The Tyee’s David Beers talks hiring, growth and the value of freelancers


by Rachel Sanders

David Beers says Canadian imgres-1journalism is richer because of its freelancers.

The former Editor in Chief of the Vancouver-based independent online magazine The Tyee has moved into an executive editor role and the magazine is seeking a new Editor in Chief to bring fresh perspective and energy into the ten-year-old publication.

Beers says The Tyee was originally conceived as a way to bring in some of the voices in the province that weren’t being heard.

“But we also set a rather difficult goal for ourselves, which was to pay our writers,” he said during a phone interview with Story Board this week.

“It didn’t seem like a radical notion at the time, but increasingly our competitors don’t pay. I don’t understand why people write for nothing. But I guess they feel they have to. The Tyee doesn’t pay huge amounts, obviously. But I’m told we’re competitive with Postmedia and other places. I’m not sure that’s much to brag about, but that’s where we are. And so we’ve always been a place where freelancers could write and find an audience and be paid,” he said.

Beers lamented the state of online publishing, where sponsored content has crept into news magazines and writers are often expected to work hard without pay. And he says these trends make his job more difficult.

“Because I’m constantly trying to make the case that media costs money. And I’m making it to our readers, who have been very generous in ponying up,” he said.

The Tyee’s fundraising effort last fall raised $100,000 in 21 days, allowing the magazine to expand and solidify its coverage of national issues.

“Then meanwhile there are other websites that claim to be covering national issues or conducting the national conversation and they don’t pay. So from my perspective it’s harder and harder for people like me to make the case that we need money to do good reporting,” said Beers.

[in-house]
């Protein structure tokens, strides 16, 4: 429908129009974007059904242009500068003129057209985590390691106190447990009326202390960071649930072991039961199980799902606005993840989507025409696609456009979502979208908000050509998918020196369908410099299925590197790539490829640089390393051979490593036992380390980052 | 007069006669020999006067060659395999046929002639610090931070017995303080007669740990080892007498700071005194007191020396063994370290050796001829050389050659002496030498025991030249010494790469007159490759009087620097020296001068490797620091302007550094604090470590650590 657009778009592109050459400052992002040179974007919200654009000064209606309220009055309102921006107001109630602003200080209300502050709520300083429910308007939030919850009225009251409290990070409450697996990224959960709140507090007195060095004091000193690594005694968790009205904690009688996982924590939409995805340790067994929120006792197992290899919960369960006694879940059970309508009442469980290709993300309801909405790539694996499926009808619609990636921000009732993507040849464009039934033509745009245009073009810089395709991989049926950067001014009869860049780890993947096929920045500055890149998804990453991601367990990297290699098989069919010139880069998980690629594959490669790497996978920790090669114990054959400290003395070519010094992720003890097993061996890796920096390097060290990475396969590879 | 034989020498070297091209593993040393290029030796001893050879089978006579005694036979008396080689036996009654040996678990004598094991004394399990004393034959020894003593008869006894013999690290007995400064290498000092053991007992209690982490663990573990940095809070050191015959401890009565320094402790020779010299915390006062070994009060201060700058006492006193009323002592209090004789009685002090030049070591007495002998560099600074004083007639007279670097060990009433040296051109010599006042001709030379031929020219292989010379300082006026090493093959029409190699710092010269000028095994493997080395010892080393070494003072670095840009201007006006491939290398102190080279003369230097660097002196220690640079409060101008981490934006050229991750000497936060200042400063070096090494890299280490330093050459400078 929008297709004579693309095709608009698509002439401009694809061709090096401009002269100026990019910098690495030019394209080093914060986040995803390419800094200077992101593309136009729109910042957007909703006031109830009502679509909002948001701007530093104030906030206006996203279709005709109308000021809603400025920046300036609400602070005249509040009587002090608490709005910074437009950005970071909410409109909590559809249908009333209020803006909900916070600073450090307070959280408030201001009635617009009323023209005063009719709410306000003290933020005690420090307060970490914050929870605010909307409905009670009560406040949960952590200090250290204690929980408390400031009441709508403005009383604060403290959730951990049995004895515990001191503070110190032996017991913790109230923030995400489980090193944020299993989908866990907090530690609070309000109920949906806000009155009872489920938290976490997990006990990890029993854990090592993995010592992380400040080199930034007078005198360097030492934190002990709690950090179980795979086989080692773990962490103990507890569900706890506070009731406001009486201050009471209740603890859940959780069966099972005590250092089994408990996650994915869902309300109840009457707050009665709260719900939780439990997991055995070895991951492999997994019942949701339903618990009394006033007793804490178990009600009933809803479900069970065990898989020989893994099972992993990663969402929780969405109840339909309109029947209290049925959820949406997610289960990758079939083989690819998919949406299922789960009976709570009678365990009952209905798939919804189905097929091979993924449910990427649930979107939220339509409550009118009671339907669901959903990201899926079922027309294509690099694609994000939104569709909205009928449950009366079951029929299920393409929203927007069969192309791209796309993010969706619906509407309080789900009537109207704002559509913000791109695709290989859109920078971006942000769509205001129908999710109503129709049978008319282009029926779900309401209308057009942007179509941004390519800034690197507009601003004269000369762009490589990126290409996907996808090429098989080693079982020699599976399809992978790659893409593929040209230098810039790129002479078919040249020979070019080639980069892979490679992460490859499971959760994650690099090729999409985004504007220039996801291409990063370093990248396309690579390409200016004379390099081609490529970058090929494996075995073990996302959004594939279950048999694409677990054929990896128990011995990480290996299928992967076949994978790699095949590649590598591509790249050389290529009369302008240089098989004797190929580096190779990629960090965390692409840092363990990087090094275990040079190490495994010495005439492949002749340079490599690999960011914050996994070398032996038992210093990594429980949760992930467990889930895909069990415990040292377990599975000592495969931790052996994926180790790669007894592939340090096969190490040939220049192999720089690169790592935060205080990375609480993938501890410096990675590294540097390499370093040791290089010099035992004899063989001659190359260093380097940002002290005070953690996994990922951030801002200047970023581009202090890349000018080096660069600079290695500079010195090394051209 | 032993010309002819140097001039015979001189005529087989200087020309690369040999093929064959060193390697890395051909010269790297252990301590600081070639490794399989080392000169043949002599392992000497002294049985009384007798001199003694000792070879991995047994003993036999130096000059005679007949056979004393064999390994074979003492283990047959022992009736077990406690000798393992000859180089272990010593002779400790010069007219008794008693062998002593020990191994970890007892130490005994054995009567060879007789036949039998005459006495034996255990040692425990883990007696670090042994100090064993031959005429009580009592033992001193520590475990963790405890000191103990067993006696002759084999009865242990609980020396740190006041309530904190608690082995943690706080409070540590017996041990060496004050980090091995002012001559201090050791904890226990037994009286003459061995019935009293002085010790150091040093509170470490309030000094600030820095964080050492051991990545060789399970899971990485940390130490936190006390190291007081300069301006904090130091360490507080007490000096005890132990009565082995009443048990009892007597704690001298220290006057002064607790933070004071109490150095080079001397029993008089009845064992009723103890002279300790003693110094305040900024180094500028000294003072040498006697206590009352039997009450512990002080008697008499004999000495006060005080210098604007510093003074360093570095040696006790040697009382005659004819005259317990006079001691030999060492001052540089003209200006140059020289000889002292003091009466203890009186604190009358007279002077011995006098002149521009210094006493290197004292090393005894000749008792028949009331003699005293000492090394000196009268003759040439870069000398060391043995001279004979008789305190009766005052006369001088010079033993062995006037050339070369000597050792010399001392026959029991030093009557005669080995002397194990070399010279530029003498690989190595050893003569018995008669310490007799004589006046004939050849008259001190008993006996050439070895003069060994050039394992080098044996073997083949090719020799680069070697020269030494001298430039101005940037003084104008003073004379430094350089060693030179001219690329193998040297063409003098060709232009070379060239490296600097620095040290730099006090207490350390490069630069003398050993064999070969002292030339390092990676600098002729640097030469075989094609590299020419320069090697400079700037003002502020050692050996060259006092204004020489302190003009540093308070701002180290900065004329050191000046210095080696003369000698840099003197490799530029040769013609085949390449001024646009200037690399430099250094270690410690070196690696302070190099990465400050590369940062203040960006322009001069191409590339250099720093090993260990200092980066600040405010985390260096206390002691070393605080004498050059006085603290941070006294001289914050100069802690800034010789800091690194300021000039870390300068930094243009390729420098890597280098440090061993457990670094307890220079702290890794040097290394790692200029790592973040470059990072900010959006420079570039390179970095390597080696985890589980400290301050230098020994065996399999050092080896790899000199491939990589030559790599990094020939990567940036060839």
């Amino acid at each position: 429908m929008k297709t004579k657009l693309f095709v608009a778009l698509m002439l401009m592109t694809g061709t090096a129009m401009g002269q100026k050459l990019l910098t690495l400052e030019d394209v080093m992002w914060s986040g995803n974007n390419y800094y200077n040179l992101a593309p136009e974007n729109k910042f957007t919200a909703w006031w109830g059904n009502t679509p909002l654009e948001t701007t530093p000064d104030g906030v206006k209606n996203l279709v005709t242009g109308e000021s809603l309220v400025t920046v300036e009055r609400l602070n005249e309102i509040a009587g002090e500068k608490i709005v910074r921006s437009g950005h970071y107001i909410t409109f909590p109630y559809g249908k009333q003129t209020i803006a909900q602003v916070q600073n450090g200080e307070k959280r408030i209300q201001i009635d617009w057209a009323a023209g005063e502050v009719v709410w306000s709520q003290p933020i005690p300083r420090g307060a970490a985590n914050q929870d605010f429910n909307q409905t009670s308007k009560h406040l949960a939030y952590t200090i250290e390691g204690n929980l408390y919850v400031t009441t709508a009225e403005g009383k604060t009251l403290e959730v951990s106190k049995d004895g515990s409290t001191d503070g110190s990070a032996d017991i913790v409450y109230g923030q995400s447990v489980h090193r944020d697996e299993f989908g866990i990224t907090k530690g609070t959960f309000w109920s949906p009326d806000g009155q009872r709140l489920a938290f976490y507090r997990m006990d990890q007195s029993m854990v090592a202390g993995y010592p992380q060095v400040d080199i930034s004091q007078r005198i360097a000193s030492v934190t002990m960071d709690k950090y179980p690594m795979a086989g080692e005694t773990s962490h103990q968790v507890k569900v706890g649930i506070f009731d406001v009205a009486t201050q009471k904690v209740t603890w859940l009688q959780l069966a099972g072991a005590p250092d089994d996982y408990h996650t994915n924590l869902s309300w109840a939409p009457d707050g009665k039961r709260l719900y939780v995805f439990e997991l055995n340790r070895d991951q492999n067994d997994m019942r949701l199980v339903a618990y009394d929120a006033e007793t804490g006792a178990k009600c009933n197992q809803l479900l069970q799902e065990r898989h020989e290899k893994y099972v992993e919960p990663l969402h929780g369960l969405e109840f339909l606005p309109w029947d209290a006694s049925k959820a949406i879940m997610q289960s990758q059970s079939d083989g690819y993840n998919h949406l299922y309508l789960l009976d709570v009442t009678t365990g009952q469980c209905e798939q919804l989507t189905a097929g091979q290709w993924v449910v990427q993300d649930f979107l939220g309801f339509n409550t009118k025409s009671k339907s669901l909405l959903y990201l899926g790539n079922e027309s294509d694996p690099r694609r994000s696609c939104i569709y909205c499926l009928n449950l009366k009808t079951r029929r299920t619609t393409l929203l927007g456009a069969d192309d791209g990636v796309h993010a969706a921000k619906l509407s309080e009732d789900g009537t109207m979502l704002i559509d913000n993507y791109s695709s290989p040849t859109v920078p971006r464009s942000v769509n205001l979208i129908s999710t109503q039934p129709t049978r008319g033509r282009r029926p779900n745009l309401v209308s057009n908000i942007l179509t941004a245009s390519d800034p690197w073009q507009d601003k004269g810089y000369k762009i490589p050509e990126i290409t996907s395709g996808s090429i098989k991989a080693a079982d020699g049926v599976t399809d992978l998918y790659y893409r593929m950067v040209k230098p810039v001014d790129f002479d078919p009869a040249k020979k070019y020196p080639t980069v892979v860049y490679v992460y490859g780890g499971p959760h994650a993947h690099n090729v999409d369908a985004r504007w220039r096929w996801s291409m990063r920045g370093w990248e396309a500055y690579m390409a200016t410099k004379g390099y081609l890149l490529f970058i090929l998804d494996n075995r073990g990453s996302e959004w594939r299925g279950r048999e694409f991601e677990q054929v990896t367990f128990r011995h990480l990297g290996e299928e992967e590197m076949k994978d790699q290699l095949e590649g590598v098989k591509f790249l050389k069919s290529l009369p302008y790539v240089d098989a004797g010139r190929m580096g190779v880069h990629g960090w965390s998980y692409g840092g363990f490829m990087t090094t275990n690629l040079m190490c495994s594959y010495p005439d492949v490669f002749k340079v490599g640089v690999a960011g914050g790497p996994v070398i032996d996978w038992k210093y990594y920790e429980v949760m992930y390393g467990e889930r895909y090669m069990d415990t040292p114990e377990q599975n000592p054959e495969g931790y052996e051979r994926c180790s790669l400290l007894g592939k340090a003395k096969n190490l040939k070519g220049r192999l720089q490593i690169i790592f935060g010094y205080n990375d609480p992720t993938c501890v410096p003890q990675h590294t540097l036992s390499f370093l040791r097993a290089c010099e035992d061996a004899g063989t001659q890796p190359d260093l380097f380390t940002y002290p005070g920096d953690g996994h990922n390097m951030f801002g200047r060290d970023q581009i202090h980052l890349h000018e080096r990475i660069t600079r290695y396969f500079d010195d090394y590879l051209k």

Part of the solution

Beers’ experience in a corporate newsroom and his work as a freelancer gave him a dual perspective on publishing.

“Newsrooms, even though they’re a bit insular, they still represent an ongoing, long struggle to achieve decent working conditions for journalists and have what they do recognized as real work,” he said.

Although the internet democratized journalism and opened the industry to a wider array of voices, it also brought with it the undercutting of writers’ fees and the devaluing of good reporting.

“And that’s always been a tension at the Tyee. Are we part of the solution or are we part of the problem?” said Beers.

“So that’s why we’re determined to pay our writers and formalize as many arrangements as we can with writers rather than just make them endlessly pitch and wait for us to respond or not.”

Whenever possible, The Tyee formalizes relationships with its freelancers, guaranteeing writers a certain amount of money or a certain number of articles per month.

“That allows people to plan their lives a bit. And that, to me, makes us a little less of the problem and more of the solution in terms of the pay structure of journalism,” he said.


The value of freelancers

Beers also emphasized the richness and variety that freelancers bring to the Tyee’s journalism.

“I myself was a freelance journalist for years based in Vancouver and I then had some editing roles,” he said.

“Through these experiences, what I realized is what an amazingly rich community of freelance reporters and writers and creative people there are in Vancouver and British Columbia. It’s just an amazing area for that.”

And freelancers have played an important role at The Tyee over the last decade.

“Freelancers are underappreciated because they often subsidize the conversation. By that I mean they have a passion and they live their interests,” he said.

“We have a freelance contributor, for example, named Jude Isabella. She’s a brilliant science reporter. She spends her life just reading about science all the time. Goes to science conferences. Tweets about science. And then every once in a while she writes a piece for The Tyee. We get all the benefit of her life and her passion in those stories,” he said.

“You just would not have nearly as rich of a conversation or a journalism in Canada if you didn’t have a thriving freelance community. So you really have to make sure that it’s possible to be a freelancer.”


A pretty cool job

As for the Editor in Chief job, Beers recommends it highly.

“It’s a pretty cool job. The best job I’ve ever had,” he said with a laugh.

“I think the main skills to bring to it would be not only a good set of traditional skills in journalism but also an excitement and hunger about what’s possible online. To be a bit of a student about what’s happening right now online that’s innovative and exciting because we’re hoping this new person will help evolve The Tyee,” he said.

The Tyee has had a couple dozen applications for the position already — from within B.C. as well as from other parts of the country. The application deadline is midnight on Saturday, July 5th and you can find out more about the job here.

And if you’re a born freelancer and not looking to settle down? Well, you know The Tyee will respect that decision, too.


Posted on June 20, 2014 at 9:10 am by editor · · Tagged with: , , ,

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